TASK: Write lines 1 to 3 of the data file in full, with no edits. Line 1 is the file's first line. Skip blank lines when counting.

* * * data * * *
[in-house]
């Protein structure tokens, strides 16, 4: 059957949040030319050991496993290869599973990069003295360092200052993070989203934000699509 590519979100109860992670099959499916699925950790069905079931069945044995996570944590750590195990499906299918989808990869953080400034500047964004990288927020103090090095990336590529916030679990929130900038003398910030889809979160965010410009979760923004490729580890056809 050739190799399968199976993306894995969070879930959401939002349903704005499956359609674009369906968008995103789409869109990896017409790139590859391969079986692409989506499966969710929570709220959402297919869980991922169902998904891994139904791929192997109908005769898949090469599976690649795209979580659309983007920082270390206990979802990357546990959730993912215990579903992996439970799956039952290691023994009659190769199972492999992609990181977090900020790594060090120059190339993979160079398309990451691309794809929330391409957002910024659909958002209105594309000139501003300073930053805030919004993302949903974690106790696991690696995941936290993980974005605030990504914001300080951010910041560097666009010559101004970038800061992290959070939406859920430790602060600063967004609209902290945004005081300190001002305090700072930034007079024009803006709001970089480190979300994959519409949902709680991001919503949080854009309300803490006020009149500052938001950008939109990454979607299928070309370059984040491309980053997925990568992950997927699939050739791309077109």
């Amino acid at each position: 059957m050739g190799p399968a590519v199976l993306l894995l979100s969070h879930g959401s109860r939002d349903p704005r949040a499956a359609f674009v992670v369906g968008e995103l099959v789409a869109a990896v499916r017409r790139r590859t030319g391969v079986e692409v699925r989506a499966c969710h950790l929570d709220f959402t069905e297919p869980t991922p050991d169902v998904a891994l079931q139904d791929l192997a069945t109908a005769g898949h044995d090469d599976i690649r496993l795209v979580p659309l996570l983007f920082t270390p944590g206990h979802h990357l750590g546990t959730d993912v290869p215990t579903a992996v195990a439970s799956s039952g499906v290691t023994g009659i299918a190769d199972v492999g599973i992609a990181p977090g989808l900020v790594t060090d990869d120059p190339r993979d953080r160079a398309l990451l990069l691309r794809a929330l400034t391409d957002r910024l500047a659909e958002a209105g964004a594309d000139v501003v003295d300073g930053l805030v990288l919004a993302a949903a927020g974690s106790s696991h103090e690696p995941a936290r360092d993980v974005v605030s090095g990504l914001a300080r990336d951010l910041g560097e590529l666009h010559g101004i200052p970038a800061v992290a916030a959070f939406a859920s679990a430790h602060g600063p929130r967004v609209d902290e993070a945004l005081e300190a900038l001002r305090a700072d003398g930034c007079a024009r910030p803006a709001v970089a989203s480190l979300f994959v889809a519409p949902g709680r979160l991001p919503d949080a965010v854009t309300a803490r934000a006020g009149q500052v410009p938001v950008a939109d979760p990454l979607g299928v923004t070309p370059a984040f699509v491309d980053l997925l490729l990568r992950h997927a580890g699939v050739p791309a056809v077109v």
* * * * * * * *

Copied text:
[in-house]
């Protein structure tokens, strides 16, 4: 059957949040030319050991496993290869599973990069003295360092200052993070989203934000699509 590519979100109860992670099959499916699925950790069905079931069945044995996570944590750590195990499906299918989808990869953080400034500047964004990288927020103090090095990336590529916030679990929130900038003398910030889809979160965010410009979760923004490729580890056809 050739190799399968199976993306894995969070879930959401939002349903704005499956359609674009369906968008995103789409869109990896017409790139590859391969079986692409989506499966969710929570709220959402297919869980991922169902998904891994139904791929192997109908005769898949090469599976690649795209979580659309983007920082270390206990979802990357546990959730993912215990579903992996439970799956039952290691023994009659190769199972492999992609990181977090900020790594060090120059190339993979160079398309990451691309794809929330391409957002910024659909958002209105594309000139501003300073930053805030919004993302949903974690106790696991690696995941936290993980974005605030990504914001300080951010910041560097666009010559101004970038800061992290959070939406859920430790602060600063967004609209902290945004005081300190001002305090700072930034007079024009803006709001970089480190979300994959519409949902709680991001919503949080854009309300803490006020009149500052938001950008939109990454979607299928070309370059984040491309980053997925990568992950997927699939050739791309077109």
């Amino acid at each position: 059957m050739g190799p399968a590519v199976l993306l894995l979100s969070h879930g959401s109860r939002d349903p704005r949040a499956a359609f674009v992670v369906g968008e995103l099959v789409a869109a990896v499916r017409r790139r590859t030319g391969v079986e692409v699925r989506a499966c969710h950790l929570d709220f959402t069905e297919p869980t991922p050991d169902v998904a891994l079931q139904d791929l192997a069945t109908a005769g898949h044995d090469d599976i690649r496993l795209v979580p659309l996570l983007f920082t270390p944590g206990h979802h990357l750590g546990t959730d993912v290869p215990t579903a992996v195990a439970s799956s039952g499906v290691t023994g009659i299918a190769d199972v492999g599973i992609a990181p977090g989808l900020v790594t060090d990869d120059p190339r993979d953080r160079a398309l990451l990069l691309r794809a929330l400034t391409d957002r910024l500047a659909e958002a209105g964004a594309d000139v501003v003295d300073g930053l805030v990288l919004a993302a949903a927020g974690s106790s696991h103090e690696p995941a936290r360092d993980v974005v605030s090095g990504l914001a300080r990336d951010l910041g560097e590529l666009h010559g101004i200052p970038a800061v992290a916030a959070f939406a859920s679990a430790h602060g600063p929130r967004v609209d902290e993070a945004l005081e300190a900038l001002r305090a700072d003398g930034c007079a024009r910030p803006a709001v970089a989203s480190l979300f994959v889809a519409p949902g709680r979160l991001p919503d949080a965010v854009t309300a803490r934000a006020g009149q500052v410009p938001v950008a939109d979760p990454l979607g299928v923004t070309p370059a984040f699509v491309d980053l997925l490729l990568r992950h997927a580890g699939v050739p791309a056809v077109v």